Odell Beckham Jr. among Rams activated from COVID-19 list, but two more go on it
Then he watched as the number of Rams players placed on the NFL’s reserve/COVID-19 list grew from five to nearly 30.
“Whatever’s worse than mind-numbing,” he said Saturday when asked to assess what had transpired in four days. “I don’t know. It’s almost been hard to believe.”
The NFL provided the Rams with relief Friday when the league moved their game against the Seattle Seahawks at SoFi Stadium from Sunday to Tuesday.
The Rams got more positive news as wide receiver Odell Beckham Jr., running back Darrell Henderson, cornerback Donte Deayon, linebacker Justin Hollins, tight end Brycen Hopkins and offensive lineman Alaric Jackson came off the list and were activated to the roster.
But offensive lineman Joe Noteboom and cornerback Robert Rochell were added to a list that still includes star cornerback Jalen Ramsey, star linebacker Von Miller, starting safety Jordan Fuller and starting right tackle Rob Havenstein. More players are expected to be activated before the Rams (9-4) play the Seahawks (5-8).
The NFL delayed Sunday’s game between the Rams and Seattle Seahawks at SoFi Stadium to Tuesday because of COVID-19 issues affecting each team.
Two days after announcing adjusted protocols that make it easier for players who are fully vaccinated and asymptomatic to return to the roster, the NFL on Saturday issued revised protocols that require testing only unvaccinated players and those experiencing possible symptoms of COVID-19. Higher-risk players can opt out by sending written notice to the league by Monday. The players will not be paid, and the notice is irrevocable.
“Medical information strongly indicates that this [Omicron coronavirus] variant is significantly more contagious but possibly less severe than prior variants, particularly for people who are fully vaccinated and have received a booster shot,” NFL Commissioner Roger Goodell said in a memo sent to teams. “Our experience with the Omicron variant is fully consistent with this expectation. ... In many respects, Omicron appears to be a very different illness from the one that we first confronted in the spring of 2020.”
Only unvaccinated players and those experiencing possible symptoms of COVID-19 will be tested under the NFL’s revised protocols.
The Rams are one of seven teams operating under enhanced COVID-19 protocols, which mandate that meetings be conducted virtually. They returned to the field Saturday for the first time since Monday night’s game, going through what McVay described as a modified workout that did not include an open period for reporters.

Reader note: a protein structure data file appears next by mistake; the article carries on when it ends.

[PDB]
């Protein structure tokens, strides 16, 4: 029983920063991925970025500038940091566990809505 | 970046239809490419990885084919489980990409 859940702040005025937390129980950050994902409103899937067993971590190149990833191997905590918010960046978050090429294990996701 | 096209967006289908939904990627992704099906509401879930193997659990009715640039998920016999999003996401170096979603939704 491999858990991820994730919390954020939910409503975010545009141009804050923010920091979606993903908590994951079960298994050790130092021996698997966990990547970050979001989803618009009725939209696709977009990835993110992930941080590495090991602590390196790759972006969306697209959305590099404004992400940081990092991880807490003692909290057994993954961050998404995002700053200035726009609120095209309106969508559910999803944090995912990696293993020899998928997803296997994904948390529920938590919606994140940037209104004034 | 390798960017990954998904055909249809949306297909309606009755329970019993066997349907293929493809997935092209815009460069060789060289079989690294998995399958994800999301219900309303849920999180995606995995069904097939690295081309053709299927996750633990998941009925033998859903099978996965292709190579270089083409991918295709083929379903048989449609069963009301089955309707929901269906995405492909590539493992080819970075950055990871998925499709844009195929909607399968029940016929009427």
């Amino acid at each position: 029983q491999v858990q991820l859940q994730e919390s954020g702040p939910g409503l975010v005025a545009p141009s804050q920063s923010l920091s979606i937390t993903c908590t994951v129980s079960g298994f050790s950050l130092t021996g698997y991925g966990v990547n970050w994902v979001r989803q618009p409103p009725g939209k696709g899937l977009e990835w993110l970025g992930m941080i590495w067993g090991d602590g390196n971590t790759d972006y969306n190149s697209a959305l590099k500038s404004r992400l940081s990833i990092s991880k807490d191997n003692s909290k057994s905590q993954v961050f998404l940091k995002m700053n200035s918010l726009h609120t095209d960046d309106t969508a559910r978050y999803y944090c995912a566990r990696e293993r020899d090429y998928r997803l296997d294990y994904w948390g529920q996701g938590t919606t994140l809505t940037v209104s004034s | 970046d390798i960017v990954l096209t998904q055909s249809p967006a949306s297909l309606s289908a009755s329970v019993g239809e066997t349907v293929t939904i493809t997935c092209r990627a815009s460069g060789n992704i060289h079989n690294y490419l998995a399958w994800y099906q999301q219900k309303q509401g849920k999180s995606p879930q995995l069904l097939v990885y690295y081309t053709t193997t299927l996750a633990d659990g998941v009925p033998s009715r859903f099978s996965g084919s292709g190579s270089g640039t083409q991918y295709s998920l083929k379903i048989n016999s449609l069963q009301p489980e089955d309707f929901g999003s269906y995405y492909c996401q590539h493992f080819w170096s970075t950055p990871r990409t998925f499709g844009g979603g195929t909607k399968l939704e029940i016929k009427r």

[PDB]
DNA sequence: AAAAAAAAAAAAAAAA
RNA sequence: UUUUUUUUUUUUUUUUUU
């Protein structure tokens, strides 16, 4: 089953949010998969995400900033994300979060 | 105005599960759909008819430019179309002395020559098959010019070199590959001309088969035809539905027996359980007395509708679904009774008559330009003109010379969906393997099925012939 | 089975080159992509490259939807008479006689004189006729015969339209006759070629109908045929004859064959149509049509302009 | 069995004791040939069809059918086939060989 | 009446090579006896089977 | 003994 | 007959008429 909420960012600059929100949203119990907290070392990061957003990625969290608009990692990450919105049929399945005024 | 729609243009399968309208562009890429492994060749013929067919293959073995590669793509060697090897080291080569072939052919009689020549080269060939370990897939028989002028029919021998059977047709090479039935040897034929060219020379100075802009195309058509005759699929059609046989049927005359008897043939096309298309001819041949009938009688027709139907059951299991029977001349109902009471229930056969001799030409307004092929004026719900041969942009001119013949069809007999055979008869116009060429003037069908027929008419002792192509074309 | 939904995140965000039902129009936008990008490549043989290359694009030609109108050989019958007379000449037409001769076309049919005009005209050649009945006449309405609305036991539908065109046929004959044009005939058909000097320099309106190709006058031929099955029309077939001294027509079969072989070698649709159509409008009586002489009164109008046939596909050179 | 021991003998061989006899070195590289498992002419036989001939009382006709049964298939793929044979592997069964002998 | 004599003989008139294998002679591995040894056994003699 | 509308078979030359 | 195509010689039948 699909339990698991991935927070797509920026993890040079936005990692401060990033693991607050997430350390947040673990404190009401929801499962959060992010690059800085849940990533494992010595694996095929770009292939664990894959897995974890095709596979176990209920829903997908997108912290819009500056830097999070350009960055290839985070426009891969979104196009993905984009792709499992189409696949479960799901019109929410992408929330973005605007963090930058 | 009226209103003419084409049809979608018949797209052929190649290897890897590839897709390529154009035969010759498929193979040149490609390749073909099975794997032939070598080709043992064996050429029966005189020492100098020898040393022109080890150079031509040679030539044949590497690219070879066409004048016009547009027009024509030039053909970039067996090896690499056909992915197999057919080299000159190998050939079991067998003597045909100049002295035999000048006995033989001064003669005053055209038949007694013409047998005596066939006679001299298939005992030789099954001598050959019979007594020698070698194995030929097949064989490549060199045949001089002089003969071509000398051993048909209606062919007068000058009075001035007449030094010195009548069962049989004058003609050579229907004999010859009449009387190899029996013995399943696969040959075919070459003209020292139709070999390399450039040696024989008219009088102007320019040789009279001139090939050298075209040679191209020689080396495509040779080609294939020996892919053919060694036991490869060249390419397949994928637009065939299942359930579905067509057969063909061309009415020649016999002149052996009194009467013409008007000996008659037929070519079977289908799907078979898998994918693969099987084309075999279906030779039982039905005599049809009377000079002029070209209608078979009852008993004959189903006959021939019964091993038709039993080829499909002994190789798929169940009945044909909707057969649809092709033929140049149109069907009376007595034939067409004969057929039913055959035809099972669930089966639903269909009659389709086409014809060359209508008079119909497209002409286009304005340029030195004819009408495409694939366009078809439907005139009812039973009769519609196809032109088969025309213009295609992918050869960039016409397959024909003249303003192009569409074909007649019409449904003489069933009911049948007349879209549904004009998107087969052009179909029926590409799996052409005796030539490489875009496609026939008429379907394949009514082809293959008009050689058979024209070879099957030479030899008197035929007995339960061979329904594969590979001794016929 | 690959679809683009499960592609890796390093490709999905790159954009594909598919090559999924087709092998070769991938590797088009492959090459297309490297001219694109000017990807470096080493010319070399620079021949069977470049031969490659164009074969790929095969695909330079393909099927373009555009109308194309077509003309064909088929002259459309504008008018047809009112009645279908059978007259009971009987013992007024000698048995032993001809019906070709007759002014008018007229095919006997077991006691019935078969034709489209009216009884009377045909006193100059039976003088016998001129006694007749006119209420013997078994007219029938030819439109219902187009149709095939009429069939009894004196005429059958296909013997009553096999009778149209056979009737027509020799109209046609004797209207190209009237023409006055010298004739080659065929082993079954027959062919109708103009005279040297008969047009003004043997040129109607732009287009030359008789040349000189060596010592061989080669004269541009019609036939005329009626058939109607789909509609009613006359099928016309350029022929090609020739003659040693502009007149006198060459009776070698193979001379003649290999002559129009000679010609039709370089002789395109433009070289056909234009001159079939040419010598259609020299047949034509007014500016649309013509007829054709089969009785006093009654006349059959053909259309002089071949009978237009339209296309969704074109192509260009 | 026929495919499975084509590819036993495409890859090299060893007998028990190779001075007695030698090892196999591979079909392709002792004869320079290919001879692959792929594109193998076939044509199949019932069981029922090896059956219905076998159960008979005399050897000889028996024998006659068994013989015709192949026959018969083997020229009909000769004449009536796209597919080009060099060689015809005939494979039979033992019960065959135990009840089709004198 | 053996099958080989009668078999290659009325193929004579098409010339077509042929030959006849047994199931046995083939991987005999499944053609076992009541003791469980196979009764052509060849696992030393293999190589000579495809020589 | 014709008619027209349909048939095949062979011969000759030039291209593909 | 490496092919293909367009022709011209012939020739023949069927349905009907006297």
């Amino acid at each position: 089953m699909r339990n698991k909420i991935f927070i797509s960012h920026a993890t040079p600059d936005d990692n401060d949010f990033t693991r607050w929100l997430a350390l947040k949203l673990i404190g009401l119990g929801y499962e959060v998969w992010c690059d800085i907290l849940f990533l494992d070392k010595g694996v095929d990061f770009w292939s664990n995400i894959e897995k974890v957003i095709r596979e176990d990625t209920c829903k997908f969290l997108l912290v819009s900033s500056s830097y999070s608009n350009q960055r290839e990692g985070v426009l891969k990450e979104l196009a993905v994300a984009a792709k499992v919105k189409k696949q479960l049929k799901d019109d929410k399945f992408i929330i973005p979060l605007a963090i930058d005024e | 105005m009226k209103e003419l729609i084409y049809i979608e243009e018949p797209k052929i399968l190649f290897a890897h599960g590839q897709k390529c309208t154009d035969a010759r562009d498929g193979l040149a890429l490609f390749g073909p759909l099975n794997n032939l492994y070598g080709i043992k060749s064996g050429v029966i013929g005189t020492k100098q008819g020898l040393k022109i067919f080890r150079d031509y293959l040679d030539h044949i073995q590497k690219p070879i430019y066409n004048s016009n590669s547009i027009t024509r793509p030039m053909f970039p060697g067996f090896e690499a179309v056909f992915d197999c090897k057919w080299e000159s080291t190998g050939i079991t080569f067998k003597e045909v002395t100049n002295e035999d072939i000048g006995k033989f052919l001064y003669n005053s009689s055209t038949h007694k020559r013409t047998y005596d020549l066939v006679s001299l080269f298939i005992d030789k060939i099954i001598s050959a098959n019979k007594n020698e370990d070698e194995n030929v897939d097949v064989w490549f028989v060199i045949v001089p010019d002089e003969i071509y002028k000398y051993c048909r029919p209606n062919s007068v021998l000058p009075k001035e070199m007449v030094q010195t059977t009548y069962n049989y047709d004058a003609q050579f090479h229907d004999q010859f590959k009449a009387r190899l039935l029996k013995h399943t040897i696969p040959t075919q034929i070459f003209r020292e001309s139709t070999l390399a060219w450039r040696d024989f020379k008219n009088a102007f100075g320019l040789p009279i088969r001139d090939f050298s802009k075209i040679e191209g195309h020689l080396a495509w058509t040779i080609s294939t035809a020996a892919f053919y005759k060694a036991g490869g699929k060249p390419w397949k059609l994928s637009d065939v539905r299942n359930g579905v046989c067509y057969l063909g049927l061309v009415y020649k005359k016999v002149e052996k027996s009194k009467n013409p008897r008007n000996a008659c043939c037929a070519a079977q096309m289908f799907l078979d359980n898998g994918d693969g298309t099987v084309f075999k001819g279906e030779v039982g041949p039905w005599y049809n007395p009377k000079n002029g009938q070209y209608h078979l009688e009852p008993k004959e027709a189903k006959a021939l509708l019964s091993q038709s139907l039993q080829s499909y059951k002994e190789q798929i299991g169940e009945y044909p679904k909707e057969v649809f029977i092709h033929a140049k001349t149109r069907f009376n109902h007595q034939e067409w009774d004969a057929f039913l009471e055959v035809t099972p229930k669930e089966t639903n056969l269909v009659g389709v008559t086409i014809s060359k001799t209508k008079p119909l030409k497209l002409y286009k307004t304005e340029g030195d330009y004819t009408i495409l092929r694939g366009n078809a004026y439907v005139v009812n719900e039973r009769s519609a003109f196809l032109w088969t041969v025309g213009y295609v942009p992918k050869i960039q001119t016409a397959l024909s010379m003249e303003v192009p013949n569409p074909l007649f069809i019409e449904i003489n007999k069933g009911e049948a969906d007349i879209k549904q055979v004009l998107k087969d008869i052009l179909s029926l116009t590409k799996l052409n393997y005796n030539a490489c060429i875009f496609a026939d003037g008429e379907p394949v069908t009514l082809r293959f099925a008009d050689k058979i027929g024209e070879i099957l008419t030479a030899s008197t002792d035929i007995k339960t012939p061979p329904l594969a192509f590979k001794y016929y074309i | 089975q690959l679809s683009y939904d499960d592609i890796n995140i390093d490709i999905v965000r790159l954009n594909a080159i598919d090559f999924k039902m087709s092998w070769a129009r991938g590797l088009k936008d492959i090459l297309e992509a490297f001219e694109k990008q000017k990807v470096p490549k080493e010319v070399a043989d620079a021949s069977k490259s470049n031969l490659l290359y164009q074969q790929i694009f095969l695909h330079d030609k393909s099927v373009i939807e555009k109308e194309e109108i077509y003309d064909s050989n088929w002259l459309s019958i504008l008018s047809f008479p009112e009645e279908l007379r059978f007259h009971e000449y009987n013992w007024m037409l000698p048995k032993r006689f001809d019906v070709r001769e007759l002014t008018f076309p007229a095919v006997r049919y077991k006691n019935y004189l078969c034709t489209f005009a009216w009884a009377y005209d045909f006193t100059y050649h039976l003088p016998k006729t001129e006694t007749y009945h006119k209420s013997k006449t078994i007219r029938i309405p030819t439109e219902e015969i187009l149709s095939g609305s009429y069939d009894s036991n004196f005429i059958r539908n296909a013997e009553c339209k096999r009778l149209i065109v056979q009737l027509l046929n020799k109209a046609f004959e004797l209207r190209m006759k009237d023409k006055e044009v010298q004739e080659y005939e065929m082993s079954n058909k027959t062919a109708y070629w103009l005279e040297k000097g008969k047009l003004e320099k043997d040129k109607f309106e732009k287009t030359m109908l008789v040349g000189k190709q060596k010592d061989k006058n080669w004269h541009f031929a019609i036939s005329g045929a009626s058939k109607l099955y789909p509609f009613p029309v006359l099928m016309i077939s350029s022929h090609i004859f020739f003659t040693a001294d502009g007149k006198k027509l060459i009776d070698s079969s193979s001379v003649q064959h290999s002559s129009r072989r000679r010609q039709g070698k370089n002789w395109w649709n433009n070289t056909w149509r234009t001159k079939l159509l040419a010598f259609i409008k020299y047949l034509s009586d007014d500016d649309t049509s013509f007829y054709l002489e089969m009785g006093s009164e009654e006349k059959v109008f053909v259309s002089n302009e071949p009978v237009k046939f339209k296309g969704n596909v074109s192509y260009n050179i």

The Rams have activated players from the practice squad to fortify the roster. Teams can carry 53 players, with 48 active for games. Practice squads can include 16 players.
In his 13th season, quarterback Matthew Stafford has pretty much seen it all. But that was before the coronavirus ravaged the Rams’ roster.
“It’s crazy,” Stafford said during a videoconference.
Stafford was five days removed from leading the Rams to a 30-23 victory over the Arizona Cardinals. At that point, five teammates were on the reserve/COVID-19 list. The number increased nearly six-fold over the next four days.
“It’s been a little bit different,” Stafford said, “no doubt about that.”
Defensive lineman Greg Gaines said he was surprised when he arrived at the team’s Thousand Oaks facility Tuesday for day-after-game treatment. He said the guard at the entrance gate told him the facility was closed.
“Thought the apocalypse was happening or something,” Gaines said during a videoconference, adding, “It’s just been kind of nuts.”
Players have been stressed about possibly testing positive, Gaines said.
“Every day you would go into test, it’s like, ‘Oh man, please don’t be me,’ ” he said.
In his first public comments since his firing, ex-Jaguars coach Urban Meyer apologized to Jacksonville and expressed regret in how his tenure unfolded.
McVay declined to say whether he or any coaches tested positive. He said he would make that information available publicly Monday.
McVay said he did not know where the outbreak began or how it spread.
“It’s kind of a never-ending journey that you’re trying to go on to figure that out,” he said, “so it’s hard to really discover where this thing first started.”
Regardless of the makeup of the roster Tuesday, McVay, Stafford and Gaines said the Rams would be ready for the Seahawks.
“I feel good about where we are,” Stafford said, “and where we’re going.”
The Associated Press contributed to this report.
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